Biotech stocks are off to a rough start in 2016. Several of the most popular exchange-traded funds that focus on the industry have been sold off since the start of the year, with one down by more than 8% in only the first few days of trading!
When an entire industry is taken down, it can be a great time to go bargain hunting in the sector, so we asked our team of Motley Fool contributors to share a biotech stock that they think is a great buy right now. Read on to see which stocks they singled out.
Brian Feroldi: Its rare to find a biotech stock that is both profitable and trading at a compelling valuation, but I think we see that happening right now with Medivation (NASDAQ:MDVN). This biotech is focused on treating cancer, and right now could be a great time to pick up shares.
Medivation's financial statements are in lovely shape thanks to Xtandi, its (and Astellas') treatment for metastatic castration-resistant prostate cancer. Xtandi has been clinically shown to help patients delay the need to start chemotherapy by an extra 17 months, and it also lengthened patient survival by four months and meaningfully reduced the risk of death from the disease.
With those clinical results in hand, more and more providers are prescribing the drug, and sales continue to grow by leaps and bounds. In the most recent quarter, sales were up 73% in the U.S. and 116% in the rest of the world, and since prostate cancer is the second-most diagnosed cancer, Xtandi appears to still have a long runway of growth ahead of it.
And yet, despite all of Xtandi's clinical benefits and Medivation's stellar financials, shares of Medivation can be purchased for about 23 times its 2016 earnings estimates. Thats a bargain price for this high-quality company, which is why I think Medivation is a great stock to consider buying this month.
Keith Speights: If you're on the prowl for a speculative biotech play that has huge potential, take a look at Idera Pharmaceuticals (NASDAQ:IDRA). In December, Idera announced positive results from a phase 1/2 clinical trial for experimental drug IMO-8400 targeting treatment of Waldenstrom's macroglobulinemia (WM), a rare type of non-Hodgkin lymphoma. That news sent Idera's stock soaring, but share prices have given up all of those gains in the subsequent weeks.
Idera could benefit from several possible catalysts in 2016. More results from the clinical trial of IMO-8400 focusing on WM are expected later in the year. Another clinical study of the drug as a potential treatment of diffuse large B cell lymphoma is scheduled to finish in June. Idera also anticipates announcing results in 2016 from a phase 1/2 trial of TLR agonist IMO-2125 in combination with ipilimumab (that name just rolls off the tongue, doesn't it?).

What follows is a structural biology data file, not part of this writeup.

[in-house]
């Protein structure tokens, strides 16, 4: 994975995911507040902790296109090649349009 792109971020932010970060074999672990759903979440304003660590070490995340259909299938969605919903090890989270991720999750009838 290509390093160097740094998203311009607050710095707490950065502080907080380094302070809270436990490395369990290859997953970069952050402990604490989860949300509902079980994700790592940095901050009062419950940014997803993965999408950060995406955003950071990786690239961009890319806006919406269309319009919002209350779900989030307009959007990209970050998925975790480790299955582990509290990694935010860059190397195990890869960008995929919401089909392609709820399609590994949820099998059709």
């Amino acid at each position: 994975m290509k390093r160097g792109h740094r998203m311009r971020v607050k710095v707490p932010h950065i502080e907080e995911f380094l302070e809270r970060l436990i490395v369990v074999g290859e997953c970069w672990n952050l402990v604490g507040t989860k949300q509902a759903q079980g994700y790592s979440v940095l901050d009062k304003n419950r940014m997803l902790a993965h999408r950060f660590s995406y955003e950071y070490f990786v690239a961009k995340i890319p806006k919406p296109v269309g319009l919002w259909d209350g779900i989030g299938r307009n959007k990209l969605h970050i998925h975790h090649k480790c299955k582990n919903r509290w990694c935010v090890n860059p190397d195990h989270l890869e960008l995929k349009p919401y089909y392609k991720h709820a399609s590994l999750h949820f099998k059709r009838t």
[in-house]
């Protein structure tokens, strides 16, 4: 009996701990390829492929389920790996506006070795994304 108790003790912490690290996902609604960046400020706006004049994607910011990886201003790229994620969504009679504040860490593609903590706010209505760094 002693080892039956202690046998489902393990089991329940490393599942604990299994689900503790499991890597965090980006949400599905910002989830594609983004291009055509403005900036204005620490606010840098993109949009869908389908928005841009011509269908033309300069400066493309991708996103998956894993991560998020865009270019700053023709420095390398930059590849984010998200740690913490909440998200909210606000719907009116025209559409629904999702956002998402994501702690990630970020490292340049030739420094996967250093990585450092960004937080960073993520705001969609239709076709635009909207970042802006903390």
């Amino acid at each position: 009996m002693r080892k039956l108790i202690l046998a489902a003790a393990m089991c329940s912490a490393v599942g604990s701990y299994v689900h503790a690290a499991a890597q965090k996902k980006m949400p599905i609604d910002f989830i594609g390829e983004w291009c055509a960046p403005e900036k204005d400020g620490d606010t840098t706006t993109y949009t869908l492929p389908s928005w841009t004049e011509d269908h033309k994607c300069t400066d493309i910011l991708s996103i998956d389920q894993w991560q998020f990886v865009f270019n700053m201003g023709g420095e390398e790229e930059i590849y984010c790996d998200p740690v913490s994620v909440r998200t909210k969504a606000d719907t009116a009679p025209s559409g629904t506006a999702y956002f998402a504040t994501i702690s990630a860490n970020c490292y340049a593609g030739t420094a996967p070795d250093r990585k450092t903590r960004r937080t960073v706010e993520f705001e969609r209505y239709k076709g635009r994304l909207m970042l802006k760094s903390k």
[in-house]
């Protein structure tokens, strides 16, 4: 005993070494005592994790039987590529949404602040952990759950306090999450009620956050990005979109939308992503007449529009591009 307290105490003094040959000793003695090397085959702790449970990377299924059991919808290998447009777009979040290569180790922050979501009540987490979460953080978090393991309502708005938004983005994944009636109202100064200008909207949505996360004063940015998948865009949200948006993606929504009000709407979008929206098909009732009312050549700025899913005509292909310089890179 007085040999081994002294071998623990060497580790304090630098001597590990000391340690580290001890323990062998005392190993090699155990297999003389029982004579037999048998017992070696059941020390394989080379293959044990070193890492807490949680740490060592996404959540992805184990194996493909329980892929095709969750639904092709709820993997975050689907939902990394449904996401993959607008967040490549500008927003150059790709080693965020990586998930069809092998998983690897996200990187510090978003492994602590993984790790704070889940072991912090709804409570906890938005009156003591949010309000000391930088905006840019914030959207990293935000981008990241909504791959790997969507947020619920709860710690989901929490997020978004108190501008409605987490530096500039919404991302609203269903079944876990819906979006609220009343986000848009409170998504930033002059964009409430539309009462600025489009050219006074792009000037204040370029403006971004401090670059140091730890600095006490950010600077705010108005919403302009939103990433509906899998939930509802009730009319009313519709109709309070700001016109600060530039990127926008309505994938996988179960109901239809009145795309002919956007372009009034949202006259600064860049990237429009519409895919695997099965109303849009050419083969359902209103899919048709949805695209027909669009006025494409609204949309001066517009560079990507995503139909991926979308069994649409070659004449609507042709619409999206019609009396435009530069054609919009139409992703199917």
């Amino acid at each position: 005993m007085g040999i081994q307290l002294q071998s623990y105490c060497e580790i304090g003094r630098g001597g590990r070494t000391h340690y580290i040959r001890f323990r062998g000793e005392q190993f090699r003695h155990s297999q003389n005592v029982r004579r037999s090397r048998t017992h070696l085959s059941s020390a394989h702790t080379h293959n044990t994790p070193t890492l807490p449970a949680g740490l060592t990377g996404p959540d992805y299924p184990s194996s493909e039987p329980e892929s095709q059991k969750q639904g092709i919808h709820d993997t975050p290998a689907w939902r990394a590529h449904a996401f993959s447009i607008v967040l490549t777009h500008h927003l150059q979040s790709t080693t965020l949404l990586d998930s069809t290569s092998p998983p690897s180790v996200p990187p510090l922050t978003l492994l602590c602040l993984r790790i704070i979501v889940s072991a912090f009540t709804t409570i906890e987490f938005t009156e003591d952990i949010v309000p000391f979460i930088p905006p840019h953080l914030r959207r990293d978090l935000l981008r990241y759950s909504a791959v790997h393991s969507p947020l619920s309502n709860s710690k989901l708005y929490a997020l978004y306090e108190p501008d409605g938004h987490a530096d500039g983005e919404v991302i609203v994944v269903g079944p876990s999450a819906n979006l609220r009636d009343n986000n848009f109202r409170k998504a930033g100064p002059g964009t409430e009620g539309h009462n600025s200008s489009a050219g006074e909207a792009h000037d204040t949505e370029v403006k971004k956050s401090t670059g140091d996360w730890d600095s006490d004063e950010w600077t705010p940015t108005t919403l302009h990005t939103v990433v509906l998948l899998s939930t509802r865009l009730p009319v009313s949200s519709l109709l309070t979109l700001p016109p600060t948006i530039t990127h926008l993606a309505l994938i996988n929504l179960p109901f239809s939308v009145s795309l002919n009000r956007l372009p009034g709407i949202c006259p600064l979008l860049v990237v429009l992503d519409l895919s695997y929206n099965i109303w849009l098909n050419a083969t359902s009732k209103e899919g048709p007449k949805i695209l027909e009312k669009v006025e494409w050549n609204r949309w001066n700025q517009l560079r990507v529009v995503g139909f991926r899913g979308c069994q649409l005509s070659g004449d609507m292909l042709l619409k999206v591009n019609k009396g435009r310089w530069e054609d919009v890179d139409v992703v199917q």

Keep in mind that there are plenty of risks with Idera. Any or all of these clinical trials could prove to be disappointing. With a little luck, though, scooping up some shares of this biotech now might pay off in a big way over the next 12 months.
Cheryl Swanson: With some major drugmakers still reeling from fears that Washington will act to curb dramatic price hikes that pad their profits, it may seem nuts to buy into a small biotech that has yet to put one drug on the market. Still, I recently took the plunge with clinical-stage biotech FibroGen (NASDAQ:FGEN). The company features not only potentially huge upside potential, but it sports less risk than one might expect.
FibroGen's foreseeable future looks reasonably well-funded thanks to AstraZeneca committing as much as $1.6 billion to partner on its novel anemia pill, roxadustat. The drug should be submitted for approval in China this year and in the U.S. in 2018. But the big upside for this stock comes from another drug -- a promising lung treatment to which it retains full rights. FG-3019 is currently in Phase 2 trials for the treatment of idiopathic pulmonary fibrosis (IPF), pancreatic cancer, and liver fibrosis. Assuming all goes as planned, that means a multibillion-dollar blockbuster, with Decision Resources estimating the market just for IPF drugs at $4.6 billion by 2020.
Thus far, FG-3019 has been shown to be the only IPF drug with potential to actively reverse the disease. With a well-funded oral pill for anemia, and the chance at having the best-in-class drug for a deadly lung disease (assuming the data continues to be encouraging), this company has some powerful potential catalysts over the next 12 to 24 months.
Brian Feroldi has no position in any stocks mentioned. Cheryl Swanson has no position in any stocks mentioned. Keith Speights has no position in any stocks mentioned. The Motley Fool has no position in any of the stocks mentioned. Try any of our Foolish newsletter services free for 30 days. We Fools may not all hold the same opinions, but we all believe that considering a diverse range of insights makes us better investors. The Motley Fool has a disclosure policy.